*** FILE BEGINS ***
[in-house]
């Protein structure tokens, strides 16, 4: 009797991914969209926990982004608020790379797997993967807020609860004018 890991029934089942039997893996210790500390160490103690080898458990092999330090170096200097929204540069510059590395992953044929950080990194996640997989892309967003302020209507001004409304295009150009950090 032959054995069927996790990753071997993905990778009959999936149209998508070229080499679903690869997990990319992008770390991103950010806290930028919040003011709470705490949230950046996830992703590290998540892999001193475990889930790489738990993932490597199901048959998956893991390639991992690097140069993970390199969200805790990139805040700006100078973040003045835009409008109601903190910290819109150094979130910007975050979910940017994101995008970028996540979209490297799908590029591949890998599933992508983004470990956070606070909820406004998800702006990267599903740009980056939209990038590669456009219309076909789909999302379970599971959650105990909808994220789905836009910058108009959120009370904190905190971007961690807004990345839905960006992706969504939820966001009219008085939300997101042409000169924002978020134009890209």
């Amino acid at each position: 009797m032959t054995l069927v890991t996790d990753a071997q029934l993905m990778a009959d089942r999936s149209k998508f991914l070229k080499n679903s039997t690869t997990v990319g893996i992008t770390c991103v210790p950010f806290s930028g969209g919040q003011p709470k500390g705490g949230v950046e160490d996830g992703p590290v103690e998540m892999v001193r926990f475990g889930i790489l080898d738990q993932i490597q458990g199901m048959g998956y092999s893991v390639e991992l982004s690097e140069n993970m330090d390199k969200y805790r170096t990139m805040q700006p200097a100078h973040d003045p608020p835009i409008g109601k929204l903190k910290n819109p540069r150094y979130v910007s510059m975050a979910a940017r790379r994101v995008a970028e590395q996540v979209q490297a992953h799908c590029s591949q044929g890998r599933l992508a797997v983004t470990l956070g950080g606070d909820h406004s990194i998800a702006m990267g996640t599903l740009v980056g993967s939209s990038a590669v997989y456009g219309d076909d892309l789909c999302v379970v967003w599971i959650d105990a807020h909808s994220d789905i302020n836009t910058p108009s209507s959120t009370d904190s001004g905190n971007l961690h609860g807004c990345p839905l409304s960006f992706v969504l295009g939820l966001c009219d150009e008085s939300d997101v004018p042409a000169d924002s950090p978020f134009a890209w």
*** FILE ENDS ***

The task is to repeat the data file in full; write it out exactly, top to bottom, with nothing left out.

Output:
[in-house]
């Protein structure tokens, strides 16, 4: 009797991914969209926990982004608020790379797997993967807020609860004018 890991029934089942039997893996210790500390160490103690080898458990092999330090170096200097929204540069510059590395992953044929950080990194996640997989892309967003302020209507001004409304295009150009950090 032959054995069927996790990753071997993905990778009959999936149209998508070229080499679903690869997990990319992008770390991103950010806290930028919040003011709470705490949230950046996830992703590290998540892999001193475990889930790489738990993932490597199901048959998956893991390639991992690097140069993970390199969200805790990139805040700006100078973040003045835009409008109601903190910290819109150094979130910007975050979910940017994101995008970028996540979209490297799908590029591949890998599933992508983004470990956070606070909820406004998800702006990267599903740009980056939209990038590669456009219309076909789909999302379970599971959650105990909808994220789905836009910058108009959120009370904190905190971007961690807004990345839905960006992706969504939820966001009219008085939300997101042409000169924002978020134009890209």
């Amino acid at each position: 009797m032959t054995l069927v890991t996790d990753a071997q029934l993905m990778a009959d089942r999936s149209k998508f991914l070229k080499n679903s039997t690869t997990v990319g893996i992008t770390c991103v210790p950010f806290s930028g969209g919040q003011p709470k500390g705490g949230v950046e160490d996830g992703p590290v103690e998540m892999v001193r926990f475990g889930i790489l080898d738990q993932i490597q458990g199901m048959g998956y092999s893991v390639e991992l982004s690097e140069n993970m330090d390199k969200y805790r170096t990139m805040q700006p200097a100078h973040d003045p608020p835009i409008g109601k929204l903190k910290n819109p540069r150094y979130v910007s510059m975050a979910a940017r790379r994101v995008a970028e590395q996540v979209q490297a992953h799908c590029s591949q044929g890998r599933l992508a797997v983004t470990l956070g950080g606070d909820h406004s990194i998800a702006m990267g996640t599903l740009v980056g993967s939209s990038a590669v997989y456009g219309d076909d892309l789909c999302v379970v967003w599971i959650d105990a807020h909808s994220d789905i302020n836009t910058p108009s209507s959120t009370d904190s001004g905190n971007l961690h609860g807004c990345p839905l409304s960006f992706v969504l295009g939820l966001c009219d150009e008085s939300d997101v004018p042409a000169d924002s950090p978020f134009a890209w």